by Betty Buckley



Quintessence is the "pure and concentrated essence of a substance" and the title of a beautiful album from vocalist Betty Buckley and longtime producer/musical arranger/pianist Kenny Werner, who is co-credited on the cover. Not actually a "compilation," the liner notes by Betty Lynn Buckley explain that this studio disc, the musical duo's ninth album over a span of two decades, represents more of an open arrangement to rework the music the singer is associated with. For example, she extends Arthur Alexander's classic "Cry Me a River" from the sparse -- and shorter -- 3:09 version on 1997's Much More album to a more elaborate and experimental vamp that is double in length. Where Jane Olivor is overpowering in her sublime grandiosity, Buckley takes the subtle approach, though with a dash of Olivor's inflections. For those not in touch with Buckley's recordings, this will serve as a good starting point, the rendition of Stephen Sondheim's "No One Is Alone" adding a bit more pop to the tune's jazz leanings, and also contrasting with Buckley's own cautious rendition from 1993's Children Will Listen CD. Some purists may object to the treatment of the Rex Harrison nugget "I've Grown Accustomed to Her Face," not spoken à la Harrison, and further morphed by being combined in a medley with Oscar Levant's "Blame It on My Youth." Where Janice Borla on From Every Angle gives a breathy rendition to the Levant classic, Werner and Buckley make it introspective and daintily methodical. Hoagy Carmichael's "Stardust" is absorbed by Buckley's persona, material so well-loved that reinterpretation, though imperative, comes with risks. The singer lets the listener judge if those risks are rewarded. Brenda Russell's "Get Here" is truly sentimental, and one of the most moving pieces of these dozen new musical essays from Betty Lynn and her longtime musician friends. Composers from Sergio Mendes to Leonard Bernstein are embraced, the West Side Story show tune "Something's Coming" giving the artist a chance to offer traditional sounds along with the self-exploration. Quintessence is full of loveliness and should bring in new fans, but it also hints that there are more paths for these artists to pursue and that they intend to do so with an eye toward shaking things up.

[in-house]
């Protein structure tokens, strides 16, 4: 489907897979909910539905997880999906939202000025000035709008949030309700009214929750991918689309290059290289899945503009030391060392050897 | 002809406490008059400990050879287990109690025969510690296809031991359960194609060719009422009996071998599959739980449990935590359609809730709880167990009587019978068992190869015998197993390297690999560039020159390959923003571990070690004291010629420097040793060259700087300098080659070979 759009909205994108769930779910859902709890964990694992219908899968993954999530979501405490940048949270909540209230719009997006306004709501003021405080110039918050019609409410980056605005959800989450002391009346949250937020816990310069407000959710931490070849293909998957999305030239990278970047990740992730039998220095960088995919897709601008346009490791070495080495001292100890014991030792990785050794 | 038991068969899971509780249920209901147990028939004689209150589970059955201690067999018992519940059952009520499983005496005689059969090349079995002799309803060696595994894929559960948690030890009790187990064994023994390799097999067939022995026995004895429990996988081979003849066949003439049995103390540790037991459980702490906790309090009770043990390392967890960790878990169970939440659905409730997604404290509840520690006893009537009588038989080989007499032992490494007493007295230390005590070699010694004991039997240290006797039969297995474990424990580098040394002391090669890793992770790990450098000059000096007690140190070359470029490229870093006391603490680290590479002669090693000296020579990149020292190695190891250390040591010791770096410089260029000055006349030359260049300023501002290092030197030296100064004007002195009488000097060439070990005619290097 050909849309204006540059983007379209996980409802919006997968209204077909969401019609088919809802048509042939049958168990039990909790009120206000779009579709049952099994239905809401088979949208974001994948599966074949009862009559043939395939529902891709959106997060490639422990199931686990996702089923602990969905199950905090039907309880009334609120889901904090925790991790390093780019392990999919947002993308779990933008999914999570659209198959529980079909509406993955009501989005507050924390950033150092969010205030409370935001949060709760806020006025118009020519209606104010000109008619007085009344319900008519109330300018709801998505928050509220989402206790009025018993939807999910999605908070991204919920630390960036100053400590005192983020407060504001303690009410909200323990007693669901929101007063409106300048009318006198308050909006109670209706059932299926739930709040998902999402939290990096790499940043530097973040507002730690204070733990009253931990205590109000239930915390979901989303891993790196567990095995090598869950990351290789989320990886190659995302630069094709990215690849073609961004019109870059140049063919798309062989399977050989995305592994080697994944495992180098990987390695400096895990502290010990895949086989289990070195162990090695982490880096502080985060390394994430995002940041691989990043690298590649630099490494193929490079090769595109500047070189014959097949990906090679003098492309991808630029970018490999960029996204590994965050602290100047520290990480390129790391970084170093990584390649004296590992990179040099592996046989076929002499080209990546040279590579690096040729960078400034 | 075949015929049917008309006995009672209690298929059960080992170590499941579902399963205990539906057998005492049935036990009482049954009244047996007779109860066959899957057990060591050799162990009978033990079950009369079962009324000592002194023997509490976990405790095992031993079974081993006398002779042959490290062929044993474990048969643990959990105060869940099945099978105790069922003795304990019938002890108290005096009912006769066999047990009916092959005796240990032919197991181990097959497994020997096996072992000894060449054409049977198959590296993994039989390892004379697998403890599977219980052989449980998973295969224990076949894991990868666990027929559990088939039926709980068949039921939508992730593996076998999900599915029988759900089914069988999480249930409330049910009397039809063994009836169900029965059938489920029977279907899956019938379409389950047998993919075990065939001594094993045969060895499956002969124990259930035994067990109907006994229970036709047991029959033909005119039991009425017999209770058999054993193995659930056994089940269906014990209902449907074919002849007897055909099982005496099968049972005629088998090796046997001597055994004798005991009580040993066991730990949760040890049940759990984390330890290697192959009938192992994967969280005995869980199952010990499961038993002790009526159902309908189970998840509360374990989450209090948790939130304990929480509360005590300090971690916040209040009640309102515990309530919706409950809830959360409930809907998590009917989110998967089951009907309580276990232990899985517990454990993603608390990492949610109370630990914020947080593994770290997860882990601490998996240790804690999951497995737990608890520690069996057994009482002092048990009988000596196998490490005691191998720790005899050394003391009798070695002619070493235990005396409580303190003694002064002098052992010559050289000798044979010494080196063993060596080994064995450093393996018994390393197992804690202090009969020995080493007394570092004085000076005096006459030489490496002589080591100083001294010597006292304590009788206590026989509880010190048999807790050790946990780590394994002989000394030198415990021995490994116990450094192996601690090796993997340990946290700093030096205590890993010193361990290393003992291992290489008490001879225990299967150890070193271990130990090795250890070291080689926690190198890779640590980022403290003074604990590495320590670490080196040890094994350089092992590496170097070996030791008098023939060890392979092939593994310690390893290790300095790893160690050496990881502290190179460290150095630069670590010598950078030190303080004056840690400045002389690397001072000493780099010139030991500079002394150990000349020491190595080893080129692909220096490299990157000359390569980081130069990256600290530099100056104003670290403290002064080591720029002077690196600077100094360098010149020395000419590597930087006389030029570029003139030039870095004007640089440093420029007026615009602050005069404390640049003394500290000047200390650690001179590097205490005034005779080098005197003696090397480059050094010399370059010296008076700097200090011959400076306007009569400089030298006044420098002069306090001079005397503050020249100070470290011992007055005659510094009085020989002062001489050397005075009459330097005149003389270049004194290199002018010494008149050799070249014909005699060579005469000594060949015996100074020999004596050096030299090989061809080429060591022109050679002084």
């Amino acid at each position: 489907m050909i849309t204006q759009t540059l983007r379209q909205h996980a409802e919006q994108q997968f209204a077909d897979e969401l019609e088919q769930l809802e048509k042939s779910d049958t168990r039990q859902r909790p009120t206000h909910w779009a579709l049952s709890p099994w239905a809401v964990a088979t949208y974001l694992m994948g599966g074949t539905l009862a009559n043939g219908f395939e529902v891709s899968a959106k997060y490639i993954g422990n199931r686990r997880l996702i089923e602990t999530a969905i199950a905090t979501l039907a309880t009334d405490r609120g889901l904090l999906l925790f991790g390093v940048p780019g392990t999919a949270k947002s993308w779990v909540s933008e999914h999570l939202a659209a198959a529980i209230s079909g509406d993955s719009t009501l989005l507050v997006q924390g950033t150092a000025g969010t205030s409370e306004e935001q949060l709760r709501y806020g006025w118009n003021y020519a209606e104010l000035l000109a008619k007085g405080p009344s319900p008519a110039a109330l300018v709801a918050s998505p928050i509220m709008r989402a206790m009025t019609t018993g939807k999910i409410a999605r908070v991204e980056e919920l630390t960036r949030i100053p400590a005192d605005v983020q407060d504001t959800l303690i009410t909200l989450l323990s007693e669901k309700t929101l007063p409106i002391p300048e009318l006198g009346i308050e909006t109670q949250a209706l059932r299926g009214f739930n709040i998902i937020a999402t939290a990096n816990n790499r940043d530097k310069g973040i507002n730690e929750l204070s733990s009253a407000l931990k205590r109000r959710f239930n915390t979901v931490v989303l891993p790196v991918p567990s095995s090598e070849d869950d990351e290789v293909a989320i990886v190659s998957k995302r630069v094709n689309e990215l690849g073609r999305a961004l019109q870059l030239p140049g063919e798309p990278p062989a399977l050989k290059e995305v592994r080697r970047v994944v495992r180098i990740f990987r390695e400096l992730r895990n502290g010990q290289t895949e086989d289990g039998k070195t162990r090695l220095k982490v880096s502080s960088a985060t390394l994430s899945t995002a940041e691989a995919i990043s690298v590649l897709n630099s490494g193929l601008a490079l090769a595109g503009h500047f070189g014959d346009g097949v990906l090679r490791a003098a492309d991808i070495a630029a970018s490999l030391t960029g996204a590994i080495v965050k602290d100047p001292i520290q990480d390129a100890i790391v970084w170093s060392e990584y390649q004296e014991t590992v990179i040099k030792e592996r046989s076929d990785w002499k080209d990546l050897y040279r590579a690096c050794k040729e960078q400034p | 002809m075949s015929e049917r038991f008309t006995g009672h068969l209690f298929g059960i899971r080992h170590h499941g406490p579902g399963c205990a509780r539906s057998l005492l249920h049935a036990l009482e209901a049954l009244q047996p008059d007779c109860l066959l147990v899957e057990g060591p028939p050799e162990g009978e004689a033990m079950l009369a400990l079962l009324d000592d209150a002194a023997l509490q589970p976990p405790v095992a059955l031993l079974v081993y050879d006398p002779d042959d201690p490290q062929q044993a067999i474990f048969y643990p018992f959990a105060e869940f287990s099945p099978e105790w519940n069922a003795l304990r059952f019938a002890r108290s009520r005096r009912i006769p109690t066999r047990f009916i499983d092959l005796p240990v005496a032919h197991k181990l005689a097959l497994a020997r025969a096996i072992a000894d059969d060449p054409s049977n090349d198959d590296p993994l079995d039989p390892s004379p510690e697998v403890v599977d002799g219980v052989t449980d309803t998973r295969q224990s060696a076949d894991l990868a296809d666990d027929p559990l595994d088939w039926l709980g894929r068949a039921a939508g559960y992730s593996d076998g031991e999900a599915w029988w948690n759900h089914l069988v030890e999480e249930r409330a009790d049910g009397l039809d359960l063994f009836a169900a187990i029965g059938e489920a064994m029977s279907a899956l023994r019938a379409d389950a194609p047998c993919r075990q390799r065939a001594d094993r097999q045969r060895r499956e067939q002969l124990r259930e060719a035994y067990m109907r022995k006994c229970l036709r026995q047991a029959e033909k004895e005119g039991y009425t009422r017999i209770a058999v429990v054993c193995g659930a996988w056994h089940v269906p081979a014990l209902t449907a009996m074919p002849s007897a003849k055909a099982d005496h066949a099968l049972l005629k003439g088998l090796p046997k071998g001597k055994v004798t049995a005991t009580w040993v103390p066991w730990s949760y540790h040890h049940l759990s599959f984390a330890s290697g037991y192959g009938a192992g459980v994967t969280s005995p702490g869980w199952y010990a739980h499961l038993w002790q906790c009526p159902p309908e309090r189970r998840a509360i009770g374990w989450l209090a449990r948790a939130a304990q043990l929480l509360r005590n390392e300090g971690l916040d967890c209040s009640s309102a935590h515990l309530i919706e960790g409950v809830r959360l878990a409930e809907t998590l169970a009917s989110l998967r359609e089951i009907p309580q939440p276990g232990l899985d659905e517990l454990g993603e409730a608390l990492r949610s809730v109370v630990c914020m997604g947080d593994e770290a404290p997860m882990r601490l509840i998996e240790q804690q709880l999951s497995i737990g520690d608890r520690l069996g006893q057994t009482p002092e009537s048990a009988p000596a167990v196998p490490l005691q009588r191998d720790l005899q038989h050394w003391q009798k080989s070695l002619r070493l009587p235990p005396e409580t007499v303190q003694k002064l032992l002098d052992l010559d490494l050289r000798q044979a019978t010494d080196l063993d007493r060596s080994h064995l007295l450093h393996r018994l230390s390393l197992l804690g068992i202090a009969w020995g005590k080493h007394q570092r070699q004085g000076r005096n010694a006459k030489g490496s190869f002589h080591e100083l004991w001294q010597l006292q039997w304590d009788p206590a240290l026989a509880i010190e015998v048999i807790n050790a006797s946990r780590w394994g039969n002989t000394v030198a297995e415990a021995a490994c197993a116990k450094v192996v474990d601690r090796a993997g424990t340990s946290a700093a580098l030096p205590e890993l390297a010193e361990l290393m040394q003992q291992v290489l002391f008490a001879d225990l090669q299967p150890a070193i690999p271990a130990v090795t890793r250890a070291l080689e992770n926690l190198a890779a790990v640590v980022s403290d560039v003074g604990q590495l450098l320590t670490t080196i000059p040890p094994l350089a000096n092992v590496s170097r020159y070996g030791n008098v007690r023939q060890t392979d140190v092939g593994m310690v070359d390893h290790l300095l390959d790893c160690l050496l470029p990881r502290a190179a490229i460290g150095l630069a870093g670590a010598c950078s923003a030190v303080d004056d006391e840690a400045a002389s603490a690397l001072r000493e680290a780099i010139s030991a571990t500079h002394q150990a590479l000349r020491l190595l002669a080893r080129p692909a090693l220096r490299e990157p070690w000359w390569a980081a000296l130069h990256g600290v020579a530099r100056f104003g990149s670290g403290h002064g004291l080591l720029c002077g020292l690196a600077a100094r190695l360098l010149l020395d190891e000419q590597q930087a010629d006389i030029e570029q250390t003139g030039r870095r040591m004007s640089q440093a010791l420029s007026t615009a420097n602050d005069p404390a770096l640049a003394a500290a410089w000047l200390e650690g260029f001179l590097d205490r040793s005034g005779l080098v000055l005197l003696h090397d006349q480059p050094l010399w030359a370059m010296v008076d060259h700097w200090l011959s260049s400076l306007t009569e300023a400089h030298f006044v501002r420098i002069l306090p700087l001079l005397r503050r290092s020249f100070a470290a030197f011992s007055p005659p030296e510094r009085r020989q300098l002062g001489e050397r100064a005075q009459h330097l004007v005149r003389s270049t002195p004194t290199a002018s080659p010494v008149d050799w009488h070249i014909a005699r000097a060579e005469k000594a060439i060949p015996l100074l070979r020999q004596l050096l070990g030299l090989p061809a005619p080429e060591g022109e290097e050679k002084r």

Product Details

Release Date: 02/05/2008
Label: Sony
UPC: 0886972205823
catalogNumber: 722058

Album Credits

Performance Credits

Betty Buckley   Primary Artist
Kenny Werner   Piano
Todd Reynolds   Violin
Billy Drewes   Reeds
Dan Weiss   Drums

Technical Credits

Leonard Bernstein   Composer
Stephen Sondheim   Composer
Sergio Mendes   Composer
Hoagy Carmichael   Composer
Brenda Russell   Composer
Dori Caymmi   Composer
Oscar Levant   Composer
Richard Rodgers   Composer
Alan Bergman   Composer
Marilyn Bergman   Composer
Norman Gimbel   Composer
Oscar Hammerstein   Composer
Arthur Hamilton   Composer
Edward Heyman   Composer
Antonio Carlos Jobim   Composer
Alan Jay Lerner   Composer
Mitchell Parish   Composer
Kenny Werner   Arranger,Producer
Paul Wickliffe   Engineer
Susan Werner   Composer
Frederick Loewe   Composer
Ray Gilbert   Composer
Robert W. Richards   Illustrations
Clifford Carter   Arranger
Philip S. Birsh   Executive Producer

Customer Reviews

Most Helpful Customer Reviews

See All Customer Reviews

Quintessence 3 out of 5 based on 0 ratings. 2 reviews.
Anonymous More than 1 year ago
All of Ms. Buckley's albums are starting to sound alike. Time for a new collaboration.
Anonymous More than 1 year ago